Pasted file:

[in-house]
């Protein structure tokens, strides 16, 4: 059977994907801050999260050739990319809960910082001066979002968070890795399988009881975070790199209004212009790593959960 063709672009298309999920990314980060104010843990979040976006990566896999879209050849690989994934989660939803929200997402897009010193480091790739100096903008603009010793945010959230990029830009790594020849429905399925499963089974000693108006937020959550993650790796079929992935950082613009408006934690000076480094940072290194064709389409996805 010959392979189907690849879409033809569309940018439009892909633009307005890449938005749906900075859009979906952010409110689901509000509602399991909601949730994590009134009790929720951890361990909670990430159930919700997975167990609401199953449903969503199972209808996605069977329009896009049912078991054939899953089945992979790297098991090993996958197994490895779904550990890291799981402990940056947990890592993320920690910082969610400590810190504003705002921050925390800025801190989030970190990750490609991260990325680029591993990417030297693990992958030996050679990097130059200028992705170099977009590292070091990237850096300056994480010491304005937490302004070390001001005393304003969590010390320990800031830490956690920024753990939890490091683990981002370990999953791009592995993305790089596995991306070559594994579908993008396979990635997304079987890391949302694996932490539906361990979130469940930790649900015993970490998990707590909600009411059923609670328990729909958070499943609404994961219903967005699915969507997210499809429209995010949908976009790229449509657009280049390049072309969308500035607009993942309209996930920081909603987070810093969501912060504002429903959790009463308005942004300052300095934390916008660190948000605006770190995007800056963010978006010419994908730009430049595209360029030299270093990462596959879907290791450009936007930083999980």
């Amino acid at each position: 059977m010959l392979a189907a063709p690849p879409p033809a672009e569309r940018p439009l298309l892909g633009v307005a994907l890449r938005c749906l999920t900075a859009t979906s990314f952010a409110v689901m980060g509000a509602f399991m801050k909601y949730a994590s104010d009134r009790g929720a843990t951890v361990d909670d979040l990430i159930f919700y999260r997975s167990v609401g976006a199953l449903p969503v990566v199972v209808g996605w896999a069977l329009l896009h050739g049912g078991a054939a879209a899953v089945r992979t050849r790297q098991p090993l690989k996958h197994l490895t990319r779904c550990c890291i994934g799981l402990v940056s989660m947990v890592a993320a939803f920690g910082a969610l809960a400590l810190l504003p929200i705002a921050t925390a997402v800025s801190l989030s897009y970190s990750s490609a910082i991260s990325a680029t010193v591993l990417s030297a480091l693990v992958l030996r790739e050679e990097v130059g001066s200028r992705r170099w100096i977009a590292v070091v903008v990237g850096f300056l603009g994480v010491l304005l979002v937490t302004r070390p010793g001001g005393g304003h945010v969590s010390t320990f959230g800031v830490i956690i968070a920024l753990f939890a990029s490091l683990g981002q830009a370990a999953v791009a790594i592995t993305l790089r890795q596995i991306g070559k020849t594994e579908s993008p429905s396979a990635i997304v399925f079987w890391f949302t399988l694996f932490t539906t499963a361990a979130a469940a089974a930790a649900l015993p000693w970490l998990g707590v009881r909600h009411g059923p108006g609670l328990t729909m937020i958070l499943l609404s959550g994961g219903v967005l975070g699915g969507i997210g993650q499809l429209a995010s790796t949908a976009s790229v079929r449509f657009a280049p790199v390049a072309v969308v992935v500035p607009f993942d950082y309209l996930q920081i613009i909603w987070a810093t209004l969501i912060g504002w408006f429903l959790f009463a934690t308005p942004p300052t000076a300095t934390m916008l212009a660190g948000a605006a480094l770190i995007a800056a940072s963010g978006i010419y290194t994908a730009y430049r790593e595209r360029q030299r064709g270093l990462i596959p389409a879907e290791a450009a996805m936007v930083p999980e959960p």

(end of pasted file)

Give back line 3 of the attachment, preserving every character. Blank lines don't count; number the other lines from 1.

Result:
């Amino acid at each position: 059977m010959l392979a189907a063709p690849p879409p033809a672009e569309r940018p439009l298309l892909g633009v307005a994907l890449r938005c749906l999920t900075a859009t979906s990314f952010a409110v689901m980060g509000a509602f399991m801050k909601y949730a994590s104010d009134r009790g929720a843990t951890v361990d909670d979040l990430i159930f919700y999260r997975s167990v609401g976006a199953l449903p969503v990566v199972v209808g996605w896999a069977l329009l896009h050739g049912g078991a054939a879209a899953v089945r992979t050849r790297q098991p090993l690989k996958h197994l490895t990319r779904c550990c890291i994934g799981l402990v940056s989660m947990v890592a993320a939803f920690g910082a969610l809960a400590l810190l504003p929200i705002a921050t925390a997402v800025s801190l989030s897009y970190s990750s490609a910082i991260s990325a680029t010193v591993l990417s030297a480091l693990v992958l030996r790739e050679e990097v130059g001066s200028r992705r170099w100096i977009a590292v070091v903008v990237g850096f300056l603009g994480v010491l304005l979002v937490t302004r070390p010793g001001g005393g304003h945010v969590s010390t320990f959230g800031v830490i956690i968070a920024l753990f939890a990029s490091l683990g981002q830009a370990a999953v791009a790594i592995t993305l790089r890795q596995i991306g070559k020849t594994e579908s993008p429905s396979a990635i997304v399925f079987w890391f949302t399988l694996f932490t539906t499963a361990a979130a469940a089974a930790a649900l015993p000693w970490l998990g707590v009881r909600h009411g059923p108006g609670l328990t729909m937020i958070l499943l609404s959550g994961g219903v967005l975070g699915g969507i997210g993650q499809l429209a995010s790796t949908a976009s790229v079929r449509f657009a280049p790199v390049a072309v969308v992935v500035p607009f993942d950082y309209l996930q920081i613009i909603w987070a810093t209004l969501i912060g504002w408006f429903l959790f009463a934690t308005p942004p300052t000076a300095t934390m916008l212009a660190g948000a605006a480094l770190i995007a800056a940072s963010g978006i010419y290194t994908a730009y430049r790593e595209r360029q030299r064709g270093l990462i596959p389409a879907e290791a450009a996805m936007v930083p999980e959960p």